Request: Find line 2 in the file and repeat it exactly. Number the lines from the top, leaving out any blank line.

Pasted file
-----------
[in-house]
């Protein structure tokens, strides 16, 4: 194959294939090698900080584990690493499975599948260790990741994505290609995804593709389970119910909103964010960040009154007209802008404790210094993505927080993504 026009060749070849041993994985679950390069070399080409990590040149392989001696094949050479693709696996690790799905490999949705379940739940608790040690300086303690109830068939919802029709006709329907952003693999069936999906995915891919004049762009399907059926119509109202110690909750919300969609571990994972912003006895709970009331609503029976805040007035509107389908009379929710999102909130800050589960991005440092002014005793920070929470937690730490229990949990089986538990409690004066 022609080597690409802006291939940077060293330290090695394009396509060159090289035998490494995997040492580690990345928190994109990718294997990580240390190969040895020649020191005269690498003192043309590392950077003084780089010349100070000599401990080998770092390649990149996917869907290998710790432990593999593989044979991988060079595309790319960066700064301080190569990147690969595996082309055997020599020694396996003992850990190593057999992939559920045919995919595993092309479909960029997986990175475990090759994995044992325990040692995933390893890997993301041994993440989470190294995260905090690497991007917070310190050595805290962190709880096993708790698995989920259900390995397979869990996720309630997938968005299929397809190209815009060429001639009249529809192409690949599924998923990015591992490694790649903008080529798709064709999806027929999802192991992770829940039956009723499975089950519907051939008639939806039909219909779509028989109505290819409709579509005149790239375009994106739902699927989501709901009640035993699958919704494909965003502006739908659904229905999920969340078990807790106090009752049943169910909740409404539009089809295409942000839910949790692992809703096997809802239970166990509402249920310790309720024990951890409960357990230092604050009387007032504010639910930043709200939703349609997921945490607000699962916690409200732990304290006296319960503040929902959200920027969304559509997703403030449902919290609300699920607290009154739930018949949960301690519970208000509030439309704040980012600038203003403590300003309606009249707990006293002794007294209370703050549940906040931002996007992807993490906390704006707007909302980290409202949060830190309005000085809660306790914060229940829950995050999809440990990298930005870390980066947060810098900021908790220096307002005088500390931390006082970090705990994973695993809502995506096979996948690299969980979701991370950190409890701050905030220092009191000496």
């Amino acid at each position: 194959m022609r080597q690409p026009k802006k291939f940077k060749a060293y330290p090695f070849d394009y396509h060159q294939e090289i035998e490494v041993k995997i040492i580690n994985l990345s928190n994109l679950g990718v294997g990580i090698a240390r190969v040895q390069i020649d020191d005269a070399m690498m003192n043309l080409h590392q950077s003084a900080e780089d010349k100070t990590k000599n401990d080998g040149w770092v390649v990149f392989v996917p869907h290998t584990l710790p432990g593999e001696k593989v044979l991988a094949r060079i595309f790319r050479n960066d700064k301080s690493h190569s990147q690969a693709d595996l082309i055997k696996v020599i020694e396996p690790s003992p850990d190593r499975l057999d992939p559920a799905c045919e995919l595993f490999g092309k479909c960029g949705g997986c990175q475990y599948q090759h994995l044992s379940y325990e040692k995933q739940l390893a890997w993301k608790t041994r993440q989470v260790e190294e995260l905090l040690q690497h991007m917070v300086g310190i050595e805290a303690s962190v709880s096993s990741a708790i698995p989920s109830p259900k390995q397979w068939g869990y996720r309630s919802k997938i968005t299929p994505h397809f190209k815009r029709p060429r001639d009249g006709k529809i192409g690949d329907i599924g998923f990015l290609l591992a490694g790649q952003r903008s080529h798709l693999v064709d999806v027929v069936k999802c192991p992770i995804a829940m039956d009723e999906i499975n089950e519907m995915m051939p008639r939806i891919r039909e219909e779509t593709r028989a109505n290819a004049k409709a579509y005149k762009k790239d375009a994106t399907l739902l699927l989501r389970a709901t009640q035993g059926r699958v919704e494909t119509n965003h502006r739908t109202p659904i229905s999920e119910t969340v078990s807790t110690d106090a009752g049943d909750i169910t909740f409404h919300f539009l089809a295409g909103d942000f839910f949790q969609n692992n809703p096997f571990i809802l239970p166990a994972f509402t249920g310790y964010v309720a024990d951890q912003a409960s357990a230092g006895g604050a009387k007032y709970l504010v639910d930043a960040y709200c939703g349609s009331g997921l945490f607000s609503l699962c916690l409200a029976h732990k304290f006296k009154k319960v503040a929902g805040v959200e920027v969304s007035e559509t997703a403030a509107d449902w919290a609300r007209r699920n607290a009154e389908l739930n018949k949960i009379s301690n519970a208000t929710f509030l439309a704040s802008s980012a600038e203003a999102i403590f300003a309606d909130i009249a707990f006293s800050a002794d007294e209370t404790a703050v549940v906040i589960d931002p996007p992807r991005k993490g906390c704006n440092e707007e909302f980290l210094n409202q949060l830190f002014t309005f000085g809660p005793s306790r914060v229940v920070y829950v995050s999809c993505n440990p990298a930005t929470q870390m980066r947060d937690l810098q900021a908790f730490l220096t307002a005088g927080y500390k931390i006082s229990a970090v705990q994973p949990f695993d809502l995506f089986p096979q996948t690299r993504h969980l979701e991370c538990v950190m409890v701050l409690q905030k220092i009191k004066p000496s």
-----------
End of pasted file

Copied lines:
């Protein structure tokens, strides 16, 4: 194959294939090698900080584990690493499975599948260790990741994505290609995804593709389970119910909103964010960040009154007209802008404790210094993505927080993504 026009060749070849041993994985679950390069070399080409990590040149392989001696094949050479693709696996690790799905490999949705379940739940608790040690300086303690109830068939919802029709006709329907952003693999069936999906995915891919004049762009399907059926119509109202110690909750919300969609571990994972912003006895709970009331609503029976805040007035509107389908009379929710999102909130800050589960991005440092002014005793920070929470937690730490229990949990089986538990409690004066 022609080597690409802006291939940077060293330290090695394009396509060159090289035998490494995997040492580690990345928190994109990718294997990580240390190969040895020649020191005269690498003192043309590392950077003084780089010349100070000599401990080998770092390649990149996917869907290998710790432990593999593989044979991988060079595309790319960066700064301080190569990147690969595996082309055997020599020694396996003992850990190593057999992939559920045919995919595993092309479909960029997986990175475990090759994995044992325990040692995933390893890997993301041994993440989470190294995260905090690497991007917070310190050595805290962190709880096993708790698995989920259900390995397979869990996720309630997938968005299929397809190209815009060429001639009249529809192409690949599924998923990015591992490694790649903008080529798709064709999806027929999802192991992770829940039956009723499975089950519907051939008639939806039909219909779509028989109505290819409709579509005149790239375009994106739902699927989501709901009640035993699958919704494909965003502006739908659904229905999920969340078990807790106090009752049943169910909740409404539009089809295409942000839910949790692992809703096997809802239970166990509402249920310790309720024990951890409960357990230092604050009387007032504010639910930043709200939703349609997921945490607000699962916690409200732990304290006296319960503040929902959200920027969304559509997703403030449902919290609300699920607290009154739930018949949960301690519970208000509030439309704040980012600038203003403590300003309606009249707990006293002794007294209370703050549940906040931002996007992807993490906390704006707007909302980290409202949060830190309005000085809660306790914060229940829950995050999809440990990298930005870390980066947060810098900021908790220096307002005088500390931390006082970090705990994973695993809502995506096979996948690299969980979701991370950190409890701050905030220092009191000496």